There’s an old saying that reads something like, “if you want to be the best, then you have to beat the best”. While the painful triteness of this cliché destroys souls and devours brain cells, the history of the NBA is flush with examples of its truth. Let’s accept it at its boring face value and move on.
The Dallas Mavericks won the 2011 NBA title Sunday, and they have rightfully made themselves the benchmark against which other teams are measured. In this post, let’s take a look back at the Bucks’ match-ups with the Mavericks and see what Milwaukee needs to do in order to defeat a championship-level team like Dallas.
The short answer? Keep playing them.
Yep, that’s right. The Bucks went 2-0 against the Mavericks this year in two of their more interesting games. The game in Milwaukee featured an epic short-man showdown between Earl Boykins (26 points) and J.J. Barea (29 points) where each lilliputian point guard was his team’s leading scorer. But for substantive analysis, this game isn’t a good indicator because both Brandon Jennings and Dirk Nowitzki missed the game with injuries and Caron Butler’s first-quarter knee injury left the Mavs shellshocked for the remainder of the game.
In Texas, though, all the principals were on hand for the proceedings. The Mavericks utilized a man-to-man defense on all but one possession in the first quarter. On the other end, Nowitzki smartly made moves to get rookie Larry Sanders out of position and Dallas led 25-15 after 12 minutes. Then Milwaukee trotted out a Dooling-Douglas-Roberts-Maggette-Luc-Gooden lineup (no, they didn’t get to use six players) and the Mavs switched to a 2-3 halfcourt zone that flummoxed the Bucks, resulting in possessions like this one:
In those seven minutes of the zone defense, the Bucks shot 2-8 FG and one of the made baskets was an horrifically unintentional 21-foot bank shot from the corner by Maggette. Dallas pushed the lead to 20. Fortunately for the Bucks, the Mavs added some 2-2-1 full-court pressure to the zone and when Milwaukee carved it up for a dunk, the Mavericks went back to a man-to-man look for the rest of the first half.
To start the next half, Mbah a Moute and Sanders were out; Chris Douglas-Roberts and Ersan Ilyasova took their place. With Dallas back in a man-to-man defense, Milwaukee began nearly all of its offensive sets with a Jennings/Ilyasova pick-and-roll (or pick-and-pop) set from the right side (pic below) which enabled Jennings to drive left repeatedly and fire up the rest of the Bucks’ offense. The target was Nowitzki — when he was forced onto Jennings, he had no chance to keep up with Brandon’s speed.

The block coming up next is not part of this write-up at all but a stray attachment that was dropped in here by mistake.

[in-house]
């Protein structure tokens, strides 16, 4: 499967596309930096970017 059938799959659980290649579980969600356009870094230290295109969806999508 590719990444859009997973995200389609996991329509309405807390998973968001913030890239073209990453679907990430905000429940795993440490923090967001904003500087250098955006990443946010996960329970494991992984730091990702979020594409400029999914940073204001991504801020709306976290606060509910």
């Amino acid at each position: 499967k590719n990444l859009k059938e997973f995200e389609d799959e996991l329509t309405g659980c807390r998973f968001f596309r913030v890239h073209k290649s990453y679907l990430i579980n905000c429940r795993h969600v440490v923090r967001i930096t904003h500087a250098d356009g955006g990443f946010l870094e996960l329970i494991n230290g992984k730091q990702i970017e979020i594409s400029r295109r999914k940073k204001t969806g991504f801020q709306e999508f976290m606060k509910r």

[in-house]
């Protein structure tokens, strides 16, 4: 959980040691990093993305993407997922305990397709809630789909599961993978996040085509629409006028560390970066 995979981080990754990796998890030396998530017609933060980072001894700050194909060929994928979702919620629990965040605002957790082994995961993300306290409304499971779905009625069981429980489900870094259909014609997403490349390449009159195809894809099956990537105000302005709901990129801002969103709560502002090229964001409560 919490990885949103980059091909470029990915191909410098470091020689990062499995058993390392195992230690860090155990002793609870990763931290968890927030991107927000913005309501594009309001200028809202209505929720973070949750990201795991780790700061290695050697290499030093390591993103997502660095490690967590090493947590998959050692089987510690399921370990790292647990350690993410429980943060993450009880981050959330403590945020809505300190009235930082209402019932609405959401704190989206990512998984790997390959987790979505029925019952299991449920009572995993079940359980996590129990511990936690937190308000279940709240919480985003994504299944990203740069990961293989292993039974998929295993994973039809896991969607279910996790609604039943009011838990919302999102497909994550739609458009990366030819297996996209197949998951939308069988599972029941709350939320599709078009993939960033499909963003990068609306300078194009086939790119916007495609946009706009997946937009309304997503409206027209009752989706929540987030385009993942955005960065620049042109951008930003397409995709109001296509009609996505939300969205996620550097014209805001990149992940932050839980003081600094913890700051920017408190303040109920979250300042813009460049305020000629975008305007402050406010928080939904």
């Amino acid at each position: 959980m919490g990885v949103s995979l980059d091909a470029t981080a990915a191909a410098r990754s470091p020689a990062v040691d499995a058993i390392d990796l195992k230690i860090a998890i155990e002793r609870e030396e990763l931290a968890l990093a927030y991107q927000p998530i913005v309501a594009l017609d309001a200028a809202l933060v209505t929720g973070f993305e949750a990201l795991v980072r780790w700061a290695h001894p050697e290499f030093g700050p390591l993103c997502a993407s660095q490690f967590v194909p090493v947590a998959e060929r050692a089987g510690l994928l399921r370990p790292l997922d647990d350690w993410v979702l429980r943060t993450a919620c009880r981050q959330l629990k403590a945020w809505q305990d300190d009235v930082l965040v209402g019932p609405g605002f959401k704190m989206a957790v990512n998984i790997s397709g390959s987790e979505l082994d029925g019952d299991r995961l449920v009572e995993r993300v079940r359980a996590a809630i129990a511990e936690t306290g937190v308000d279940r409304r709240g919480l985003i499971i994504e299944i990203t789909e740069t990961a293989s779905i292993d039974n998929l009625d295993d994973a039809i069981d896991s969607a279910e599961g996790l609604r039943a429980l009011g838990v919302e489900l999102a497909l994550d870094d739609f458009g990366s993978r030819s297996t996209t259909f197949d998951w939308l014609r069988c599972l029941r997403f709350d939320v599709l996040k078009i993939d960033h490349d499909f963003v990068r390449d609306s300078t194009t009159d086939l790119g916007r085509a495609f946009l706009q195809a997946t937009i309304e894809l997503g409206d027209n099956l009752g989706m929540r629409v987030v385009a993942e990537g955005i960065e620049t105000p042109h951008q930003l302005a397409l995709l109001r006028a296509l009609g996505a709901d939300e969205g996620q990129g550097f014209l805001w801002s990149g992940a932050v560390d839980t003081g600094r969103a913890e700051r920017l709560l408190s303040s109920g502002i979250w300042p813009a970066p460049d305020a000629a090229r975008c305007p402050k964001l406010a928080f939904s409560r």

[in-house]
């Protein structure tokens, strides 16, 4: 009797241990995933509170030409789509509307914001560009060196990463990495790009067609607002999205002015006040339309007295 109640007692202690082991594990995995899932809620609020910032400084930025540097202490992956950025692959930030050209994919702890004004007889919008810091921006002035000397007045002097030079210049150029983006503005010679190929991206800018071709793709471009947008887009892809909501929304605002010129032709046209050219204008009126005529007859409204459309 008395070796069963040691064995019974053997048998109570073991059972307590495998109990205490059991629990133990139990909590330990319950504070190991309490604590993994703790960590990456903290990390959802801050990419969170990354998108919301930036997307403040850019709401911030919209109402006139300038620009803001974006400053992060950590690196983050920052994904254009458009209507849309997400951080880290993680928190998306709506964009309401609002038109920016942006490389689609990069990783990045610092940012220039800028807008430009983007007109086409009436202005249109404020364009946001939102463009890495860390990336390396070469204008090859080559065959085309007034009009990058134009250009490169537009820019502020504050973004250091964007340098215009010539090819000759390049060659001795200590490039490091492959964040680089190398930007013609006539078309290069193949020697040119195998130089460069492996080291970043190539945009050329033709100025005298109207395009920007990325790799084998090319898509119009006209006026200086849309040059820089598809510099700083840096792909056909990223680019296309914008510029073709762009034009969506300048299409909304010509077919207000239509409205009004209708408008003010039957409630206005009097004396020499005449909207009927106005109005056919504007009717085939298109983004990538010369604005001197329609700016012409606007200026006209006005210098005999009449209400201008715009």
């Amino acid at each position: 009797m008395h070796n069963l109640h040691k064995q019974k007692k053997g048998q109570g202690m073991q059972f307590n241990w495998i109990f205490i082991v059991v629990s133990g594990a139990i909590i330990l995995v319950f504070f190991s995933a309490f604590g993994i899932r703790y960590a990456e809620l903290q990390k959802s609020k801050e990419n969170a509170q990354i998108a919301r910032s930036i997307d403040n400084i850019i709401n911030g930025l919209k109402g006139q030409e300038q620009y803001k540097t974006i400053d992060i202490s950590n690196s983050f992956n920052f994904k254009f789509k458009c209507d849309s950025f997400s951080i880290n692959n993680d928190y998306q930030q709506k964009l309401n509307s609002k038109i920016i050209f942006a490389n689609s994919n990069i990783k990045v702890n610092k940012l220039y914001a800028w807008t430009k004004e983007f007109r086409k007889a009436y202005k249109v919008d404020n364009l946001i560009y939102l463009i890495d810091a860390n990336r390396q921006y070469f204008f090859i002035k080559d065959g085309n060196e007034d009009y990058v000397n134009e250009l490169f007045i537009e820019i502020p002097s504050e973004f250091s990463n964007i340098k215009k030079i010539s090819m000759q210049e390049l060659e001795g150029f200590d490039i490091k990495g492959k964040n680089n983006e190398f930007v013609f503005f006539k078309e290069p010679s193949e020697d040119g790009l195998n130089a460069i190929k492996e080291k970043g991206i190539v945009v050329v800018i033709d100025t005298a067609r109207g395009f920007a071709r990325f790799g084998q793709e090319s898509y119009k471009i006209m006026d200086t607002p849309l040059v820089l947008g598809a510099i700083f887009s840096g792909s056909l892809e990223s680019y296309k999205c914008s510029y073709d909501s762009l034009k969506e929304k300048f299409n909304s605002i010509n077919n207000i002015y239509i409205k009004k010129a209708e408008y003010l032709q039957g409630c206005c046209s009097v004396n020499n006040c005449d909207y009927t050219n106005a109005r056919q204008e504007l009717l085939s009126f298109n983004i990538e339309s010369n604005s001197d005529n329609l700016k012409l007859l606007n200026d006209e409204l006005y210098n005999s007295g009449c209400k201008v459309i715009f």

After three quarters, Milwaukee had surprisingly climbed back on top, 75-74, and as a result, Dallas shifted back to the zone. It worked for a while.
This play looks like a dud for Jennings, but what troubles me here is the pick being set by Gooden. He needs to get up much closer to Jennings for this screen to have a chance at working. Instead, precious seconds escape on the shot clock. The Bucks continued to get awful looks against the Dallas zone, but scored against two of the classic weaknesses of the zone: rebounds and pace. In fact, they scrapped their way to three rebound/putbacks and a fast break bucket. Note that in both of those links, the rebounder comes from the baseline to get the tip-in. Beautiful.
By fighting their way to points against the zone, Milwaukee kept the game close. When Dallas swtiched back into a man-to-man defense, the Bucks went into a 14-0 run that won the game.
Skiles made a terrific adjustment: switching from Sanders to Ilyasova. After Bogut and Jennings, Ilyasova may be the third-most valuable commodity on the roster. His shooting ability spaces the floor on offense and he rebounds well on both ends. Plus, the combo of Ersan and Brandon on the pick-and-roll functions more reliably than most of the Bucks’ offensive options. Sanders can work his way to being a reliable rotation player, but I would rather see him “learn and earn” his minutes in a secondary role until his defensive positioning is flawless, because he’s not a great scorer or shooter yet. Instead, there’s Ilyasova and he’s the type of “stretch-four” power forward that Dallas just rode all the way to a Larry O’Brien Trophy. Think of Ersan as a homeless-man’s Nowitzki or a billionaire’s Brian Cardinal. (Wait a sec, Mark Cuban is a billionaire. Why is his “Brian Cardinal” actually Brian Cardinal?)